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Magdeburg

(archbishopric) Established by Otto I as a sign of Ottonian expansion into eastern territories, Magdeburg became an archbishopric in 968 as part of Otto’s plan to strengthen ties to the ...

Magdeburg

Magdeburg   Reference library

The Oxford Dictionary of the Middle Ages

Reference type:
Subject Reference
Current Version:
2010
Subject:
History, Early history (500 CE to 1500)
Length:
63 words

... (archbishopric) Established by Otto I as a sign of Ottonian expansion into eastern territories, Magdeburg became an archbishopric in 968 as part of Otto’s plan to strengthen ties to the *papacy . Stephen Wagner M. Puhle , ed., Otto der Grosse, Magdeburg und Europa (2001). B. Schneidmüller and S. Weinfurter , eds, Ottonische Neuanfänge: Symposion zur Ausstellung ‘Otto der Grosse, Magdeburg und Europa’ ...

Magdeburg

Magdeburg   Quick reference

World Encyclopedia

Reference type:
Subject Reference
Current Version:
2004
Subject:
Encyclopedias
Length:
93 words

... City-port on the River Elbe; capital of Saxony-Anhalt, central Germany. In the 13th century, Magdeburg received a charter and prospered as a leading member of the Hanseatic League . During the 16th century, it was one of the centres of the Protestant Reformation . In 1631 , during the Thirty Years' War , Magdeburg was sacked and destroyed by fire. The city also suffered heavy bomb damage in World War 2. A major inland port, the Mittelland Canal links it to the Rhine and the Ruhr. Industries: iron and steel, scientific instruments, chemicals. Pop. (...

Magdeburg

Magdeburg   Reference library

Encyclopedia of the Middle Ages

Reference type:
Subject Reference
Current Version:
2005
Subject:
History, Early history (500 CE to 1500)
Length:
450 words

...). The importance of Magdeburg's role as centre of the Mission to the Slav lands, responsibility for which was legally vested in the emperor, was often emphasized by comparing Magdeburg to Constantinople (papal document of 20 April 967 ). The territory of the new archdiocese was mostly taken from that of the bishopric of Halberstadt. Its suffragans were Havelberg, Brandenburg , Meissen, Merseburg and Zeitz. The first archbishop was Adalbert of Magdeburg ( 968–981 ). After the death of Otto I who was buried there in 973 , Magdeburg lost considerable...

Magdeburg

Magdeburg   Reference library

The Oxford Encyclopedia of the Reformation

Reference type:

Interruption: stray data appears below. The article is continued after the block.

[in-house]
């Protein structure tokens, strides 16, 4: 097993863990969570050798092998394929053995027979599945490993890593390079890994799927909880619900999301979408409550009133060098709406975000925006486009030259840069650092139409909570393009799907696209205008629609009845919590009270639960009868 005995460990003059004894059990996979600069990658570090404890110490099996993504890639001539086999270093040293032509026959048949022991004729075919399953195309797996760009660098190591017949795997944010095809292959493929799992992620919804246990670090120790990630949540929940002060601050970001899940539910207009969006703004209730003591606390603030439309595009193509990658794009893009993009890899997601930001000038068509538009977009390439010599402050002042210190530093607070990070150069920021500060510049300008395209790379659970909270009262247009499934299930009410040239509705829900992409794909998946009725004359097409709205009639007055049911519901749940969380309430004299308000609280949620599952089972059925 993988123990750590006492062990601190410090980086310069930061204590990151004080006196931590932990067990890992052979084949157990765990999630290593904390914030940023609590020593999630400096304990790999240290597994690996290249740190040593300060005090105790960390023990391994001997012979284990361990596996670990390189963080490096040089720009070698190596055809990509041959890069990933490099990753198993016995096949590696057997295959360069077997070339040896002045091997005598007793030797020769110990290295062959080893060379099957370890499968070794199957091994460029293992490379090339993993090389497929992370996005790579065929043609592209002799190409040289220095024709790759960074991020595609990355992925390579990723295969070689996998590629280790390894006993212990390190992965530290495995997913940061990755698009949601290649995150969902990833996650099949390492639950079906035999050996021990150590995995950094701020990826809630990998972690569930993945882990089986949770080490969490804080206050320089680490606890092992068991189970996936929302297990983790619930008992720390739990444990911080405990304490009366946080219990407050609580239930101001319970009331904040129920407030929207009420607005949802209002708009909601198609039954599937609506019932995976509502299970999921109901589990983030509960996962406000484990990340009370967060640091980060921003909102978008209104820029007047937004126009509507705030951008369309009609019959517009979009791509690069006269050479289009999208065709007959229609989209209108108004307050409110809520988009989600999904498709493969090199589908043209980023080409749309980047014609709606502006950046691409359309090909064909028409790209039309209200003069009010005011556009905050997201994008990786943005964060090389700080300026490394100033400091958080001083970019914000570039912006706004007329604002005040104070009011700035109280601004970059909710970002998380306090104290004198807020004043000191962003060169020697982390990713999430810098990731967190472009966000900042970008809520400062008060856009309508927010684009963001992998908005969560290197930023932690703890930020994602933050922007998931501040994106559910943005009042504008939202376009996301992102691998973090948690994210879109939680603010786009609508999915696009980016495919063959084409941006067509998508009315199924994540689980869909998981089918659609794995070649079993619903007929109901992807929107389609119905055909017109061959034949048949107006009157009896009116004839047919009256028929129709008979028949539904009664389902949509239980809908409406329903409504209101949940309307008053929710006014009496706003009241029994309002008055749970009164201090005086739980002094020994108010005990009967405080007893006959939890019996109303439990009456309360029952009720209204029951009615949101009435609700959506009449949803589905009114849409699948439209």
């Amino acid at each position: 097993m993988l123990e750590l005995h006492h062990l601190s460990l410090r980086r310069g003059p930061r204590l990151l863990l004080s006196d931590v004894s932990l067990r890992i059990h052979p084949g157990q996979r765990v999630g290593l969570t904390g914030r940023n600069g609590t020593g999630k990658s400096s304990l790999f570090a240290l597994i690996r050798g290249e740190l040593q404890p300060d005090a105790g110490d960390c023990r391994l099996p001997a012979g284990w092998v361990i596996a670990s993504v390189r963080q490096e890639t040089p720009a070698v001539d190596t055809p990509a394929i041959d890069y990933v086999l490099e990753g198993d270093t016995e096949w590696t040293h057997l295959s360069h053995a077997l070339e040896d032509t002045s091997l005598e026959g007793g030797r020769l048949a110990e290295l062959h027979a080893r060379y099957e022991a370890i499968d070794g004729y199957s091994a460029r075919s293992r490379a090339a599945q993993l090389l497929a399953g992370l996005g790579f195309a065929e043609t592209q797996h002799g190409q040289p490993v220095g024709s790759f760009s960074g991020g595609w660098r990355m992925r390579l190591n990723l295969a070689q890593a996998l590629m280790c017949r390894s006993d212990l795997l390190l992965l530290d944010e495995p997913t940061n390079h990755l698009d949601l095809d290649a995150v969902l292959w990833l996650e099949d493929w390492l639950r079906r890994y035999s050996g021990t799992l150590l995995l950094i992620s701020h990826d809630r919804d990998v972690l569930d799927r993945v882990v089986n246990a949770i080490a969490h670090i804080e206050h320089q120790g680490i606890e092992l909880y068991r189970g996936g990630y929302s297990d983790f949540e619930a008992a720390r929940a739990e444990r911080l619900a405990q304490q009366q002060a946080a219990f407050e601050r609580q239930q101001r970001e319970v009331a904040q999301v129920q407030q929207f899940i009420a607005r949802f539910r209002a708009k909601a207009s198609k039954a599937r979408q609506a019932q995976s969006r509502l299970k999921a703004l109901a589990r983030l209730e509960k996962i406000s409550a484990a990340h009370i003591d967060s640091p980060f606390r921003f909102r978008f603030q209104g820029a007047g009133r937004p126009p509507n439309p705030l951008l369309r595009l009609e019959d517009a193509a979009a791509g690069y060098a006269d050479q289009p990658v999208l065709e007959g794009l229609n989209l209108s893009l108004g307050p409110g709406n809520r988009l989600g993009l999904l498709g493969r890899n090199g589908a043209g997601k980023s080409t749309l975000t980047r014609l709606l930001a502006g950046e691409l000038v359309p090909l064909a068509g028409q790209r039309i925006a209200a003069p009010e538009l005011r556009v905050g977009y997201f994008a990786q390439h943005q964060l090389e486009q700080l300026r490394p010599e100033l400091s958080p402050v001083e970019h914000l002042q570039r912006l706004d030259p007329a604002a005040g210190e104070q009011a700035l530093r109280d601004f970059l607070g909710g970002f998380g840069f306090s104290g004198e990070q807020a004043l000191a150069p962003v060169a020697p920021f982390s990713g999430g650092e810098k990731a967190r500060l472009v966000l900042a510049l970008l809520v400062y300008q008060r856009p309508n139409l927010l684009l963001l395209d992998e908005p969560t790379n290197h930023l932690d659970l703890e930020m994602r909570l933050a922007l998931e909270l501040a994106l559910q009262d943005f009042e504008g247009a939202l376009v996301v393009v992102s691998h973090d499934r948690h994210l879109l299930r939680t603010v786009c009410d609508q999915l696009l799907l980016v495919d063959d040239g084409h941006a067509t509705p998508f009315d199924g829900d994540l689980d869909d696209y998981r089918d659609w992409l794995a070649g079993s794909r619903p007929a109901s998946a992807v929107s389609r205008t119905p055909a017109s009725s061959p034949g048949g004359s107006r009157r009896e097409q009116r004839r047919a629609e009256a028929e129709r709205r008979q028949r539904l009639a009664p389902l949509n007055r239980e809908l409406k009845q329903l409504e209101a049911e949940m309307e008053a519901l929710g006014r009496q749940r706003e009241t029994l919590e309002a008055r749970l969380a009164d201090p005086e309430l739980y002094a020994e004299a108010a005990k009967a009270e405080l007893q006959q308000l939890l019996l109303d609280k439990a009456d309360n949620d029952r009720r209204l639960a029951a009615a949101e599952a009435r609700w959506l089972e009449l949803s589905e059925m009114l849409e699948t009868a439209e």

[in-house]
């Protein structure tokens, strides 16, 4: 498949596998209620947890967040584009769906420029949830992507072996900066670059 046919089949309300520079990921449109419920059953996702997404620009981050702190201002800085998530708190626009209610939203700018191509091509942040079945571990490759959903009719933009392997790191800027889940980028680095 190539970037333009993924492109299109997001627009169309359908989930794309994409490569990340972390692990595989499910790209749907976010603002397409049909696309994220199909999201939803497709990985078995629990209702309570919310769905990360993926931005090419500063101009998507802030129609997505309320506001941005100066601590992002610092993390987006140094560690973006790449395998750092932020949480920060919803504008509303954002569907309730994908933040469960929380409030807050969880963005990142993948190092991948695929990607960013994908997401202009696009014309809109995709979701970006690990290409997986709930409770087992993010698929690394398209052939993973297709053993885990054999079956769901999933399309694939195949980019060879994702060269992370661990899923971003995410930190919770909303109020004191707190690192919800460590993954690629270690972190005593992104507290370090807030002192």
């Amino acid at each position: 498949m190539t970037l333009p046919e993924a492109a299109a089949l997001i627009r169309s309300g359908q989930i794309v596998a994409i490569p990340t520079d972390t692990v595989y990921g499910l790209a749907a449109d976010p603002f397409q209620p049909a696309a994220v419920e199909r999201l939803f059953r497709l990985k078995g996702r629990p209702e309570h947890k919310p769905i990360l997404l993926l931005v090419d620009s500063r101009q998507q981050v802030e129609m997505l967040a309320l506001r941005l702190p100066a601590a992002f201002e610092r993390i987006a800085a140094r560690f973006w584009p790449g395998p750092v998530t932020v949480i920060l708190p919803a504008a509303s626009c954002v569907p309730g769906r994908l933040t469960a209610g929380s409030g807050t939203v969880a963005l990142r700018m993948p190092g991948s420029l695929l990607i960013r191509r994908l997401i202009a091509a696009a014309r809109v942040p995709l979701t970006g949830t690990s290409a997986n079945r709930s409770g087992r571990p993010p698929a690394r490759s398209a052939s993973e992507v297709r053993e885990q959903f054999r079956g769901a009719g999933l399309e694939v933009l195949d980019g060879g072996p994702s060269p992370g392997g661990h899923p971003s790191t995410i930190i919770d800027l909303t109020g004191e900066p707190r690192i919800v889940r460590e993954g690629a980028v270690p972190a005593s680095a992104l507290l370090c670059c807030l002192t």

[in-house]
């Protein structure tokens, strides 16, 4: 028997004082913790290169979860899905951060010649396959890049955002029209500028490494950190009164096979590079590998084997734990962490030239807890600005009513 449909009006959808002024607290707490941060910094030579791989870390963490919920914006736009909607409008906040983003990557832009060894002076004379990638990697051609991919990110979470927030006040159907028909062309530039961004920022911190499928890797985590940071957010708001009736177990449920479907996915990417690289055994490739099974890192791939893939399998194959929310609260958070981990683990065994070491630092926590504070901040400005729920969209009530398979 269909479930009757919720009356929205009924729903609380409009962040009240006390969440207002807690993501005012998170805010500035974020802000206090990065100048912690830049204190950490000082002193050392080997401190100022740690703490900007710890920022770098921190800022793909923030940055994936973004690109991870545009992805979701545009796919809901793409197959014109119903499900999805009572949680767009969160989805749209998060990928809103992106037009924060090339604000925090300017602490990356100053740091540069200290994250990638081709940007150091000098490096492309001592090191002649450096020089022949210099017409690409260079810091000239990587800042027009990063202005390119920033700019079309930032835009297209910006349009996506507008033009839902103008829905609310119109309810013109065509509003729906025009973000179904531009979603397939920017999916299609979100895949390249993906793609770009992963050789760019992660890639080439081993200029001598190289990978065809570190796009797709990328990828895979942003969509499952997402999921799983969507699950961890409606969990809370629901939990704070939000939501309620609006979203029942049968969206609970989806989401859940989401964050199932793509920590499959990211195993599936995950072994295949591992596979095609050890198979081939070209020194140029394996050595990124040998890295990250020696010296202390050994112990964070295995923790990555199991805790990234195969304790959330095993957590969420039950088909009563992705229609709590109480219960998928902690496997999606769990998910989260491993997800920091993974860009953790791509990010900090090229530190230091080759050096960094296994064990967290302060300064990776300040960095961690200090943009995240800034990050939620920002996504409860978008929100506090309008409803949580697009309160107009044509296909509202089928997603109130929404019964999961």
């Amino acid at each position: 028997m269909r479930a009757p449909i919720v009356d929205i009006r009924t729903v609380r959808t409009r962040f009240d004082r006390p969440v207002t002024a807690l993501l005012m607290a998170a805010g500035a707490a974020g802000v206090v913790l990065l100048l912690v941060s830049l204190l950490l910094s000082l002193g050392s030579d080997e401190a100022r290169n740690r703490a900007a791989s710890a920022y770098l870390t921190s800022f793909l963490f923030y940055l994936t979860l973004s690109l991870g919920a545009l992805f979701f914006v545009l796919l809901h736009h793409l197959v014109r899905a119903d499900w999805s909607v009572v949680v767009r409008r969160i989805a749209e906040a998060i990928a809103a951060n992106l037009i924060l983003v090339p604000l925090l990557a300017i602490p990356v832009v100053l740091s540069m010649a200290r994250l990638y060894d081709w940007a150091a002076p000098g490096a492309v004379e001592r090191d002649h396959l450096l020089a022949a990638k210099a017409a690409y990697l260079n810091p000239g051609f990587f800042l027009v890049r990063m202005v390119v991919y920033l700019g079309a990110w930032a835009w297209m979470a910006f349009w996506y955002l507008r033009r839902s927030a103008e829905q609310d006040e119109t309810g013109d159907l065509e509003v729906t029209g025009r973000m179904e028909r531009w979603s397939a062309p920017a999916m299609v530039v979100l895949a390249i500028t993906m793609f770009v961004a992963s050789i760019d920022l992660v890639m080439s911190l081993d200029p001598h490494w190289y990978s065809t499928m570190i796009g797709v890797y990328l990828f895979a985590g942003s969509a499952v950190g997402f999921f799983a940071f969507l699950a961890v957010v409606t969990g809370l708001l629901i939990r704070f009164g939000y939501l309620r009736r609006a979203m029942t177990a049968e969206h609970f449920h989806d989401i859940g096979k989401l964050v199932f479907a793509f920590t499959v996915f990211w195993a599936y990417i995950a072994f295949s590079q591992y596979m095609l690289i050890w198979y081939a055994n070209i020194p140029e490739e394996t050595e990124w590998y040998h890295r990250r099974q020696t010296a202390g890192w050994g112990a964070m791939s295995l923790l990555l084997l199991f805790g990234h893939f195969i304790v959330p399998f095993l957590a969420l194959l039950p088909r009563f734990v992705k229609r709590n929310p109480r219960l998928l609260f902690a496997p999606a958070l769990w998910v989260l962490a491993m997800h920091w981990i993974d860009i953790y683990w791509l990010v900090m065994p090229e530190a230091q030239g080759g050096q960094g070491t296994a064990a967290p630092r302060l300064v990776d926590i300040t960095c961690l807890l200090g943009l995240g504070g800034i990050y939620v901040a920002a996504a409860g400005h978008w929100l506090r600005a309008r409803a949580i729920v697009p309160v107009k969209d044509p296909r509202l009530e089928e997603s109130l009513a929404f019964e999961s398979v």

Subject Reference
Current Version:
2005
Subject:
History, modern history (1700 to 1945), Religion
Length:
739 words

...Nieuwkoop, 1978. The best source in English on Magdeburg's reformer. Olson, Oliver K. Theology of Revolution: Magdeburg, 1550–1551 . Sixteenth Century Journal 3.1 (1972), 56–79. Argues that the strict Lutheran Magdeburg Confession led to armed resistance. Scheible, Heinz . Die Entstehung der Magdeburger Zenturien . Schriften des Vereins für Reformationsgeschichte 183. Gütersloh, 1966. The standard work on the preparation of the Magdeburg Centuries . Schoenberger, Cynthia Grant . “The Confession of Magdeburg and the Lutheran Doctrine of Resistance.” Diss.,...

Magdeburg

Magdeburg (Saxony–Anhalt/Germany (Magadoburg))   Quick reference

Concise Oxford Dictionary of World Place Names (6 ed.)

Reference type:
Subject Reference
Current Version:
2020

...Magdeburg , Saxony–Anhalt/Germany (Magadoburg) Founded by Charlemagne in 805 with the name Magadoburg ‘Great Castle’ from the Old High German magado ‘great’ and burga ‘castle’, it being the capital of Otto I the Great (912-73), German King (936-73) and Holy Roman Emperor (962-73)....

Magdeburg

Magdeburg   Reference library

The Oxford Companion to German Literature (3 ed.)

Reference type:
Subject Reference
Current Version:
2005
Subject:
Literature
Length:
169 words

... is the capital city (Landeshauptstadt) of Land Sachsen-Anhalt of the Federal Republic ( see Bundesrepublik Deutschland ). Formerly in the Prussian Province of Saxony (Provinz Sachsen), the city was from 1949 to 1990 in the DDR ( see Deutsche Demokratische Republik ). Its coat of arms dates from the early 16th c. and represents a maiden (Magd) with a virginal wreath. Magdeburg accepted the Reformation in 1524 . The most famous event in its history is the capture and sack of the city by Tilly's troops in the Thirty Years War ( 20 May 1631 , ...

Magdeburg

Magdeburg   Quick reference

Neil Morris

Dictionary Plus Social Sciences

Reference type:
Subject Reference
Current Version:
2016
Subject:
Social sciences
Length:
99 words

...Magdeburg The capital of the state of Saxony-Anhalt, central east Germany, on the River Elbe. Founded as a trading settlement in ad 805 , it became a leading member of the Hanseatic League in the thirteenth century. Rebuilt after destruction by fire in 1631 , the city became capital of the Prussian province of Saxony in 1815 . Bombing devastated the city in World War II. As a major river port, it is linked to the Rhine and Ruhr rivers by the Mittelland Canal and is a centre of food processing, metalworking, and heavy engineering. Population ( 2011 ) 289,400...